Monthly Archives: May 2008

Back from the DevDays 2008

Just arrived back from my visit to the Microsoft DevDays 2008 in Amsterdam. It was a great day and I’ve attended some interesting sessions.

I’ve uploaded the photos I took to my Flickr account, so check ’em out. I’ve also uploaded a small video of the “Holland Sport” bicycle race track we had at our booth. Check it out:

It was a very tiring day and I’m going to get some sleep now. I’ll blog about some more about the DevDays later on…

Attending Microsoft DevDays 2008

Tomorrow (well… in a couple of hours actually) I’m off to Amsterdam for the Microsoft DevDays 2008. This year I’m only going to attend the first of the two days. My employer, Atos Origin, is a Platinum sponsor for the event and we’ll be there with a big booth.

At our booth you’ll be able to compete in a fun bicycle contest and perhaps win one of the six XBOX 360 consoles we are giving away! Hope to see you there. I’m scheduled for booth duty on thursday morning. Yes, that’s during David Platt‘s great keynote on “Why Software Sucks”. Fortunately I’ve already seen this one during TechEd Developers 2007 in Barcelona last year and I also own an autographed copy of his book on the topic. But still I’m going to try to sneak away from the booth for a while πŸ™‚

As for my SharePoint interests I’m hoping to get a chance to speak with Jan Tielens and Patrick Tisseghem, who are both scheduled to speak at the event. I’ve got some burning questions about Custom Security Trimmers that I hope Patrick can answer.

Oh, and ofcourse I’ll take my digital camera and see if I can take some nice pictures of the event and post them here.

Do not reuse SPQuery!

Last week I was refactoring some of my SharePoint code. I stumbled on a loop that created a new SPQuery instance for each iteration. The code was something like this:

   1: SPList list = GetCommentsList();
   2: const string VIEWFIELDS = "";
   3:  
   4: foreach (string param in params)
   5: {
   6:     // Create fresh new SPQuery instance...
   7:     SPQuery query = new SPQuery();
   8:     query.ViewFields = VIEWFIELDS;
   9:     query.Query = BuildQuery(param);
  10:  
  11:     // And use it...
  12:     SPListItemCollection items = list.GetItems(query);
  13:     ProcessItems(items);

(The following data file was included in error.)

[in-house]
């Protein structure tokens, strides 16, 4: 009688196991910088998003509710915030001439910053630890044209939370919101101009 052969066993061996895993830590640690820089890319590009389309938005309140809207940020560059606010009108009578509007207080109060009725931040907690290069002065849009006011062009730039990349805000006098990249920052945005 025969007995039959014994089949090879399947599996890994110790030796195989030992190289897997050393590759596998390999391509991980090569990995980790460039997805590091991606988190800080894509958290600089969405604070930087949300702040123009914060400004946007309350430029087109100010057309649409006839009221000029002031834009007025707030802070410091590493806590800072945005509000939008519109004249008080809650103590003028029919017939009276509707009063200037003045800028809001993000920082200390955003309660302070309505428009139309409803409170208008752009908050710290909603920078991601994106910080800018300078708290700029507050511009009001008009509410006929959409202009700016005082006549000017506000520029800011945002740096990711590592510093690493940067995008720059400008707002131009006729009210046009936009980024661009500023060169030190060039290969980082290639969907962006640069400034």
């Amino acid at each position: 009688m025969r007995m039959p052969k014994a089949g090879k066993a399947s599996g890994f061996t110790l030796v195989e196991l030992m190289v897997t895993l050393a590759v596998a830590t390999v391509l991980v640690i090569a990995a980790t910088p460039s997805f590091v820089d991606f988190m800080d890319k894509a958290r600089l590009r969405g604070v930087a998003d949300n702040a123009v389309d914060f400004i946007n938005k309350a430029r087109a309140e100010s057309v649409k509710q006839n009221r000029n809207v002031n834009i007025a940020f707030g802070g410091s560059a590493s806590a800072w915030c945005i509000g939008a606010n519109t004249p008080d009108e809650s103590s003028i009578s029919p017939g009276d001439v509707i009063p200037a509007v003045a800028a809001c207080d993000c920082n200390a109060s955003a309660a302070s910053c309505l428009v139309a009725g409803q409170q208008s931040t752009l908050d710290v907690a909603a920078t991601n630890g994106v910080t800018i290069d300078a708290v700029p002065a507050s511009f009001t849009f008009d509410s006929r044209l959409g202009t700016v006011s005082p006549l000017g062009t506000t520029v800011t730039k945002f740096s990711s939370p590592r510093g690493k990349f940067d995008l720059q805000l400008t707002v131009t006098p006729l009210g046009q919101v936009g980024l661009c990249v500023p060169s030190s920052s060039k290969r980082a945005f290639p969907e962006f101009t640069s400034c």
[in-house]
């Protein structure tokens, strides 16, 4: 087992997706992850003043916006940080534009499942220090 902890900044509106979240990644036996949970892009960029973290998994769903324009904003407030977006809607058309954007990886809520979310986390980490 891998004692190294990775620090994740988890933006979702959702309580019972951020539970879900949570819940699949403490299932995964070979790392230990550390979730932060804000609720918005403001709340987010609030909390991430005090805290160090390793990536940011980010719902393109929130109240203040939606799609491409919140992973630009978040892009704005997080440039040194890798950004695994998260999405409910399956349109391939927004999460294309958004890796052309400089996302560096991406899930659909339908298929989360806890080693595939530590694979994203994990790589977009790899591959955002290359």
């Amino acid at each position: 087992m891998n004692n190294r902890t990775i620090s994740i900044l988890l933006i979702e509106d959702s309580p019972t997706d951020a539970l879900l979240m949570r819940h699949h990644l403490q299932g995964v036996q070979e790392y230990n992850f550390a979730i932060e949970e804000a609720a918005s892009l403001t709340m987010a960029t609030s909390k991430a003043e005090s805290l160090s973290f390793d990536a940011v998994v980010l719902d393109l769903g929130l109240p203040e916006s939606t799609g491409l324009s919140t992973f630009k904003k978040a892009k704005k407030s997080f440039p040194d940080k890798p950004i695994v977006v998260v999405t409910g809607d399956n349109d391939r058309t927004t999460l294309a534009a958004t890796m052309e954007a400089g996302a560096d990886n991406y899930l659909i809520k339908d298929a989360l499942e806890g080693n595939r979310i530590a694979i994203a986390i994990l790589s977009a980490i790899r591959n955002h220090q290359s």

14: }

As the value of the ViewFields property remained the same for each iteration I decided to create just one SPQuery instance and reuse it, like this:

   1: SPList list = GetCommentsList();
   2: const string VIEWFIELDS = "";
   3:  
   4: // Create just one SPQuery instance...
   5: SPQuery query = new SPQuery();
   6: query.ViewFields = VIEWFIELDS;
   7:  
   8: foreach (string param in params)
   9: {
  10:     // And reuse it...
  11:     query.Query = BuildQuery(param);
  12:     SPListItemCollection items = list.GetItems(query);
  13:     ProcessItems(items);
  14: }

To my surprise this code didn’t work! The first time the SPQuery instance was used it worked just fine. However, during the next iterations of the foreach loop it didn’t seem to get updated.

So, what have we learned today? Never reuse SPQuery instances!

Well… That’s not entirely true. You can reuse SPQuery instances for a very valid reason. If you use the RowLimit property you can limit the number of items returned in the query, which is useful for paging as seen in this sample code (taken from MSDN):

   1: using (SPWeb oWebsiteRoot = SPContext.Current.Site.RootWeb)
   2: {
   3:     SPList oList = oWebsiteRoot.Lists["Announcements"];
   4:     SPQuery oQuery = new SPQuery();
   5:     oQuery.RowLimit = 10;
   6:     int intIndex = 1;
   7:  
   8:     do
   9:     {
  10:         Console.WriteLine("Page: " + intIndex);
  11:         SPListItemCollection collListItems = oList.GetItems(oQuery);
  12:  
  13:         foreach(SPListItem oListItem in collListItems)
  14:         {
  15:             Console.WriteLine(oListItem["Title"]);
  16:         }
  17:         oQuery.ListItemCollectionPosition = 
  18:           collListItems.ListItemCollectionPosition;
  19:         intIndex++;
  20:     } while(oQuery.ListItemCollectionPosition != null);
  21: }

So, only reuse SPQuery instances if you use paging. If you change the actual CAML query you should create a new SPQuery instance for it.

No More *BEEP*

I might have happened to you too: make some error in a Windows virtual machine and your system will *BEEP* out loud. Not some nice and fancy WAV/MP3 sample, but a raw *BEEP* coming straight from your system’s motherboard. This *BEEP* does not respect your speaker volume and mute settings. And it will probably irritate most people who sit near you.

Fortunately getting the beep to shut up forever is relatively simple. Here’s how to do it:

  1. Open a Command Prompt window (in Vista make sure you open it using the “Run as administrator” option).
  2. Use the following commands:
    • To stop the Windows Beep Service:
      net stop beep
    • To make sure it never gets started again:
      sc config beep start= disabled

That should take care of them BEEPs πŸ™‚